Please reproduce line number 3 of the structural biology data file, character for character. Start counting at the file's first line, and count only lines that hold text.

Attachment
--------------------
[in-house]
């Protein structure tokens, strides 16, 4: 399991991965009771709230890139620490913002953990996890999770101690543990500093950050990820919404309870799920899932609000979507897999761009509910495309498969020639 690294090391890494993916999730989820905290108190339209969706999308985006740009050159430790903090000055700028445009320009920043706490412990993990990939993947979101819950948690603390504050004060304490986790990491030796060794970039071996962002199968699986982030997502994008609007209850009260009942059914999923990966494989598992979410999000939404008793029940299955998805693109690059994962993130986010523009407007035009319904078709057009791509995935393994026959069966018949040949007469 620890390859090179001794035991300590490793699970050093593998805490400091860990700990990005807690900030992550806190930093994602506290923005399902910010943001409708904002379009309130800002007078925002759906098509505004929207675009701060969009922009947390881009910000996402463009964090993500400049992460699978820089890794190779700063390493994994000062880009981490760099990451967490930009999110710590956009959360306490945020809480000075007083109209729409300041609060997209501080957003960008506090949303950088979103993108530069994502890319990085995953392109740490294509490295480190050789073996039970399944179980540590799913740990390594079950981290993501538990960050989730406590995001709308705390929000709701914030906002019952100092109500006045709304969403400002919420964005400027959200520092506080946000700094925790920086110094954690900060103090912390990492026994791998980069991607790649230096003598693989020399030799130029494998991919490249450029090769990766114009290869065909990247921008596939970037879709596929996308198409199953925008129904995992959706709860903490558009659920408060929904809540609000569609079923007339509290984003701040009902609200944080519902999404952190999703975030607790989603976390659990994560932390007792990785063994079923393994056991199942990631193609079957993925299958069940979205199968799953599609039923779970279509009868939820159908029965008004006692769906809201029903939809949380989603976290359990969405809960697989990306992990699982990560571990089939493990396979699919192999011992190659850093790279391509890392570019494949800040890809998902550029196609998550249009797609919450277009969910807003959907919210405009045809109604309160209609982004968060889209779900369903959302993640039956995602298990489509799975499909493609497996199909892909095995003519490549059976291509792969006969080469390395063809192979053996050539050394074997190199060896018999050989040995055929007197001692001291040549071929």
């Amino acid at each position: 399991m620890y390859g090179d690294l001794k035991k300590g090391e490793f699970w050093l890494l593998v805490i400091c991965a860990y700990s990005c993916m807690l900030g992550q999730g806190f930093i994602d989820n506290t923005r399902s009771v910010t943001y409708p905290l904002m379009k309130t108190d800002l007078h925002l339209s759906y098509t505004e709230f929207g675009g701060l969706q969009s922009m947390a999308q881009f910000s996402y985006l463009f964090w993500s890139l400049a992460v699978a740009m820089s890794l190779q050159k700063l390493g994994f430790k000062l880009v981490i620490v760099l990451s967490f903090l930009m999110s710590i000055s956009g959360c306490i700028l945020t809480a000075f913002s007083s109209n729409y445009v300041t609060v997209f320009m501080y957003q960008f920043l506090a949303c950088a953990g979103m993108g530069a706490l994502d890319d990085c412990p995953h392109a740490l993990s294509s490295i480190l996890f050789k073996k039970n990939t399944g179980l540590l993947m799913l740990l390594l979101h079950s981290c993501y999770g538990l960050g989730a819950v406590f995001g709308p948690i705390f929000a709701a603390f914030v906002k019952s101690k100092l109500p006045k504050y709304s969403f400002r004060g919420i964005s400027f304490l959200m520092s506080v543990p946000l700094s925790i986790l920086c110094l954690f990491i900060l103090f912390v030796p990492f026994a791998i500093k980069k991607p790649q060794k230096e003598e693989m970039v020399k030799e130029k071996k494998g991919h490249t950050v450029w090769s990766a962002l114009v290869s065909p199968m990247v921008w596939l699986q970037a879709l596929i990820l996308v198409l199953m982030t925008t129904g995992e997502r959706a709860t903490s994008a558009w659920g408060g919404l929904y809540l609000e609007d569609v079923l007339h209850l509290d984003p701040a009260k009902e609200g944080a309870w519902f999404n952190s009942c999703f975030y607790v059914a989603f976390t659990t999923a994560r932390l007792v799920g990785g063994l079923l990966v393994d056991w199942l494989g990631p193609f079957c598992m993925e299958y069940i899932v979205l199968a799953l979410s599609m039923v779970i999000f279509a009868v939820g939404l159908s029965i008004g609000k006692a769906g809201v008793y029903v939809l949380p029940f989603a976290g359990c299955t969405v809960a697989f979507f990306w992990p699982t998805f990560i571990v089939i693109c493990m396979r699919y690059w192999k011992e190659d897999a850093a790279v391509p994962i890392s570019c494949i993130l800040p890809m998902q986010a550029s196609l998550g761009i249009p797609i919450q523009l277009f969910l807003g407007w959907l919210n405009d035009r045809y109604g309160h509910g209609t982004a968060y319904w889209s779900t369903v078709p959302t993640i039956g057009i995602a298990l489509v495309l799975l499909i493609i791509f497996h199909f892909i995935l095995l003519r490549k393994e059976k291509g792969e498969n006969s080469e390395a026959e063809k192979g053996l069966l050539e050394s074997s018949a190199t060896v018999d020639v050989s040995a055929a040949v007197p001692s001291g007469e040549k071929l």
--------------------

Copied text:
């Amino acid at each position: 399991m620890y390859g090179d690294l001794k035991k300590g090391e490793f699970w050093l890494l593998v805490i400091c991965a860990y700990s990005c993916m807690l900030g992550q999730g806190f930093i994602d989820n506290t923005r399902s009771v910010t943001y409708p905290l904002m379009k309130t108190d800002l007078h925002l339209s759906y098509t505004e709230f929207g675009g701060l969706q969009s922009m947390a999308q881009f910000s996402y985006l463009f964090w993500s890139l400049a992460v699978a740009m820089s890794l190779q050159k700063l390493g994994f430790k000062l880009v981490i620490v760099l990451s967490f903090l930009m999110s710590i000055s956009g959360c306490i700028l945020t809480a000075f913002s007083s109209n729409y445009v300041t609060v997209f320009m501080y957003q960008f920043l506090a949303c950088a953990g979103m993108g530069a706490l994502d890319d990085c412990p995953h392109a740490l993990s294509s490295i480190l996890f050789k073996k039970n990939t399944g179980l540590l993947m799913l740990l390594l979101h079950s981290c993501y999770g538990l960050g989730a819950v406590f995001g709308p948690i705390f929000a709701a603390f914030v906002k019952s101690k100092l109500p006045k504050y709304s969403f400002r004060g919420i964005s400027f304490l959200m520092s506080v543990p946000l700094s925790i986790l920086c110094l954690f990491i900060l103090f912390v030796p990492f026994a791998i500093k980069k991607p790649q060794k230096e003598e693989m970039v020399k030799e130029k071996k494998g991919h490249t950050v450029w090769s990766a962002l114009v290869s065909p199968m990247v921008w596939l699986q970037a879709l596929i990820l996308v198409l199953m982030t925008t129904g995992e997502r959706a709860t903490s994008a558009w659920g408060g919404l929904y809540l609000e609007d569609v079923l007339h209850l509290d984003p701040a009260k009902e609200g944080a309870w519902f999404n952190s009942c999703f975030y607790v059914a989603f976390t659990t999923a994560r932390l007792v799920g990785g063994l079923l990966v393994d056991w199942l494989g990631p193609f079957c598992m993925e299958y069940i899932v979205l199968a799953l979410s599609m039923v779970i999000f279509a009868v939820g939404l159908s029965i008004g609000k006692a769906g809201v008793y029903v939809l949380p029940f989603a976290g359990c299955t969405v809960a697989f979507f990306w992990p699982t998805f990560i571990v089939i693109c493990m396979r699919y690059w192999k011992e190659d897999a850093a790279v391509p994962i890392s570019c494949i993130l800040p890809m998902q986010a550029s196609l998550g761009i249009p797609i919450q523009l277009f969910l807003g407007w959907l919210n405009d035009r045809y109604g309160h509910g209609t982004a968060y319904w889209s779900t369903v078709p959302t993640i039956g057009i995602a298990l489509v495309l799975l499909i493609i791509f497996h199909f892909i995935l095995l003519r490549k393994e059976k291509g792969e498969n006969s080469e390395a026959e063809k192979g053996l069966l050539e050394s074997s018949a190199t060896v018999d020639v050989s040995a055929a040949v007197p001692s001291g007469e040549k071929l």